Plate 60 Anorectal Junction

At the anorectal junction, there is a transition from the simple columnar epithelium of the intestinal mucosa to the keratinized stratified squamous epithelium of the skin. Between these two distinctly different epithelia there is a narrow region where the epithelium is first stratified columnar (or stratified cuboidal) and then nonkeratinized stratified squamous.

At the level of the anorectal junction, the muscularis mucosae disappears. At the same level, the circular layer of the mus-cularis externa thickens to become the internal anal sphincter. The external anal sphincter is formed by the striated muscles of the perineum.

Figure 1, anorectal junction, H&E x40.

A view of the anorectal junction is shown at low magnification. Mucosa characteristic of the large intestine is seen on the upper left of the micrograph. This region is the upper part of the anal canal, and the intestinal glands are the same as those present in the colon. The muscularis mucosae (MM) is readily identified as the narrow band of tissue under the glands. Both the intestinal glands and the muscularis mucosae terminate within the left rectangular area of the field, and here, at the diamond, there is the first major change in the epithelium. This area is examined at higher magnification in Figure 2. The right rectangular area includes the stratified squamous epithelium (StS) of the skin and is examined at higher magnification in Figure 3.

Between the two diamonds in the rectangular areas shown is epithelium of the lower part of the anal canal. Under this epithelium, there is a lymphatic nodule that has a well-formed germinal center. Isolated lymphatic nodules under mucous membranes should not be construed to have fixed locations. Rather, they may or may not be present, according to local demands.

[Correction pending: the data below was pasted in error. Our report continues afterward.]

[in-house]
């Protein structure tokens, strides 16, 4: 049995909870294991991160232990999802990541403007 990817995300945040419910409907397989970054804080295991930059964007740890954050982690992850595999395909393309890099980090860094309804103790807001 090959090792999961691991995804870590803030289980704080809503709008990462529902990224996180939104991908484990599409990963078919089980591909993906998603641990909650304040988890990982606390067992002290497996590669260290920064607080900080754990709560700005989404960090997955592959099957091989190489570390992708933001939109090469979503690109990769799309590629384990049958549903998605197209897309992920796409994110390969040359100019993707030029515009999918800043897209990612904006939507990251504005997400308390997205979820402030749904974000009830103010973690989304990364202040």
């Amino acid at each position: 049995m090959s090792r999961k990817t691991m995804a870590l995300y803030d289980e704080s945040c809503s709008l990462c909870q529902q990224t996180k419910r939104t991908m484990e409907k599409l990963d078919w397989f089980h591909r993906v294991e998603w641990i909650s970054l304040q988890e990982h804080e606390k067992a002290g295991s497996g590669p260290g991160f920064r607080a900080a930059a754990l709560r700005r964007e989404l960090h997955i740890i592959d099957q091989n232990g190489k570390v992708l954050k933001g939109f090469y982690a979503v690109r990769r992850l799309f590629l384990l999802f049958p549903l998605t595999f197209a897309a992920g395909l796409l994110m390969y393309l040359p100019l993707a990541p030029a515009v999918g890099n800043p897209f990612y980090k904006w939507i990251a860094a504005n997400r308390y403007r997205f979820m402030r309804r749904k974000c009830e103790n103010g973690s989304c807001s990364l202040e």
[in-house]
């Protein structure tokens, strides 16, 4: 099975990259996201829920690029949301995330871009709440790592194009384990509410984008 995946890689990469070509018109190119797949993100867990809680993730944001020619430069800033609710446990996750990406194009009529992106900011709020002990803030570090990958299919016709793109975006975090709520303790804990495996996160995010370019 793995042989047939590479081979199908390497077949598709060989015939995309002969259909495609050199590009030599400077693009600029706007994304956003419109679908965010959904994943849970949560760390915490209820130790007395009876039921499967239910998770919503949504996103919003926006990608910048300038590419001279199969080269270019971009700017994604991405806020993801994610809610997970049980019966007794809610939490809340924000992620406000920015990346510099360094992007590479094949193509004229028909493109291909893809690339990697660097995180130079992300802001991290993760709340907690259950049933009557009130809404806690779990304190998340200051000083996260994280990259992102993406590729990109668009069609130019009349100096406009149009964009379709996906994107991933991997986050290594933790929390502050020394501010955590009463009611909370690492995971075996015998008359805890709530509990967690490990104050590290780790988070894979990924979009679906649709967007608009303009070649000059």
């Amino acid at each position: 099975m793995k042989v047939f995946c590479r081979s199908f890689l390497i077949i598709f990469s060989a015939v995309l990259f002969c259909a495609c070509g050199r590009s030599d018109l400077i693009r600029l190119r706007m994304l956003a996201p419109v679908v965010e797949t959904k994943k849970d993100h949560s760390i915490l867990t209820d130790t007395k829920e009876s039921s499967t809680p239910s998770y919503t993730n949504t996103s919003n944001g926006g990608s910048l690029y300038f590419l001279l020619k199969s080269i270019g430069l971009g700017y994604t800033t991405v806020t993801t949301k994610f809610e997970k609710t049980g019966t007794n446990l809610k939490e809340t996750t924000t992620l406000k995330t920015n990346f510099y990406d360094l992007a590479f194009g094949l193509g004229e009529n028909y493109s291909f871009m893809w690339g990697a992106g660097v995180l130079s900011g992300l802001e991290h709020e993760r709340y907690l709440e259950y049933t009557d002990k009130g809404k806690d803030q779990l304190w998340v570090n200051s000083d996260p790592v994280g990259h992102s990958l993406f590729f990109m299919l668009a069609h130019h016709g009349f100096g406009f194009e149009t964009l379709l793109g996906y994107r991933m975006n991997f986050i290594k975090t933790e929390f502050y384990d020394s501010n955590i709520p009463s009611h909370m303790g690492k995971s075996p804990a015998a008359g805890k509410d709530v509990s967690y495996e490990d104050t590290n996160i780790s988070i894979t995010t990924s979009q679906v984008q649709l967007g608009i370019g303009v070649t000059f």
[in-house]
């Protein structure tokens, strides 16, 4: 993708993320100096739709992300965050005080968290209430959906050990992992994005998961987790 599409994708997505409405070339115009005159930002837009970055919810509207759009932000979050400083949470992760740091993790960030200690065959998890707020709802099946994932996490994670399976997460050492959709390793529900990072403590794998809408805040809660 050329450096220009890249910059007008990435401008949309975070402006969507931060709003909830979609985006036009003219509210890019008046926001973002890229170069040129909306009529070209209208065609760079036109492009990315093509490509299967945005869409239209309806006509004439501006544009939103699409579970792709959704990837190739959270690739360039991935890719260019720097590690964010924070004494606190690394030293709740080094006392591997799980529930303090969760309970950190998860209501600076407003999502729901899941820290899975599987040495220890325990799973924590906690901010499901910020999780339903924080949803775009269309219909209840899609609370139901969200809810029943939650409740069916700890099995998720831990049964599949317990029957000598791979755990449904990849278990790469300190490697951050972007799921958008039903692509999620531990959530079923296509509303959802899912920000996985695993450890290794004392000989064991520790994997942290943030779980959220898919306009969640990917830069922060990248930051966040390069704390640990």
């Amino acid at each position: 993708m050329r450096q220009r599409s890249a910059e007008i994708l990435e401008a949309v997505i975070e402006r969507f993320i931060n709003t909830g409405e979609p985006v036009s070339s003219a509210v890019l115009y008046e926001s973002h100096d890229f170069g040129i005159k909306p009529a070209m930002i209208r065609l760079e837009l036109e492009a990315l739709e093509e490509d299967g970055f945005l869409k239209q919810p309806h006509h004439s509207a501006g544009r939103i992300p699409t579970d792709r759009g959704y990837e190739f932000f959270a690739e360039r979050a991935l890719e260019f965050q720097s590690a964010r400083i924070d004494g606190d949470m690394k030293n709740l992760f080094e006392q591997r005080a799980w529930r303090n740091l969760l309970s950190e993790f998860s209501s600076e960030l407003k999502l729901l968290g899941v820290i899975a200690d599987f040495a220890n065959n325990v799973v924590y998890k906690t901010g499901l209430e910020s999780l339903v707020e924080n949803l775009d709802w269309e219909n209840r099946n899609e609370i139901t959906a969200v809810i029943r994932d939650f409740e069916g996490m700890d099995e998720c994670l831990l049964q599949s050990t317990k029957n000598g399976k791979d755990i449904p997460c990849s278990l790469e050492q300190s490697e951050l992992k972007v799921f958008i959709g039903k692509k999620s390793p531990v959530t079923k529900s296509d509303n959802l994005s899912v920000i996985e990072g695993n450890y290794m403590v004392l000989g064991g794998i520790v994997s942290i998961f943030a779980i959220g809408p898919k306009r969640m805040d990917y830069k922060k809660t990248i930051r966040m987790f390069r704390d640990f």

Also, at this low magnification, note the internal anal sphincter muscle (IAS), i.e., the thickened, most distal portion of the circular layer of smooth muscle of the muscularis externa. Under the skin on the right is the external anal sphincter muscle (EAS). It is composed of striated muscle fibers, which are seen in cross section.

Figure 2, anorectal junction, H&E x160; inset x300.

The junction between the simple columnar (SC) and the stratified (ST) epithelium is marked with the diamond. The simple columnar epithelium of the upper part of the anal canal contains numerous goblet cells, and as in the mucosa of the colon, this epithelium is continuous with the epithe lium of the intestinal glands (IG). These glands continue to about the same point as the muscularis mucosae (MM). Characteristically, the lamina propria contains large numbers of lymphocytes (Lym), particularly so in the region marked. A higher magnification of the stratified columnar epithelium (StCol) and stratified cuboidal epithelium (StC) found in the transition zone is shown in the inset.

Figure 3, anorectal junction, H&E x160.

The final change in epithelial type that occurs at the anorectal junction is shown here. On the right is the stratified squamous epithelium of skin (StS(k)). The keratinized nature of the surface is apparent. On the other hand, the stratified squamous epithelium (StS) below the level of the diamond is not keratinized, and nucleated cells can be seen all the way to the surface. Again, numerous lymphocytes (Lym) are in the underlying connective tissue, and many have migrated into the epithelium in the nonkeratinized area.

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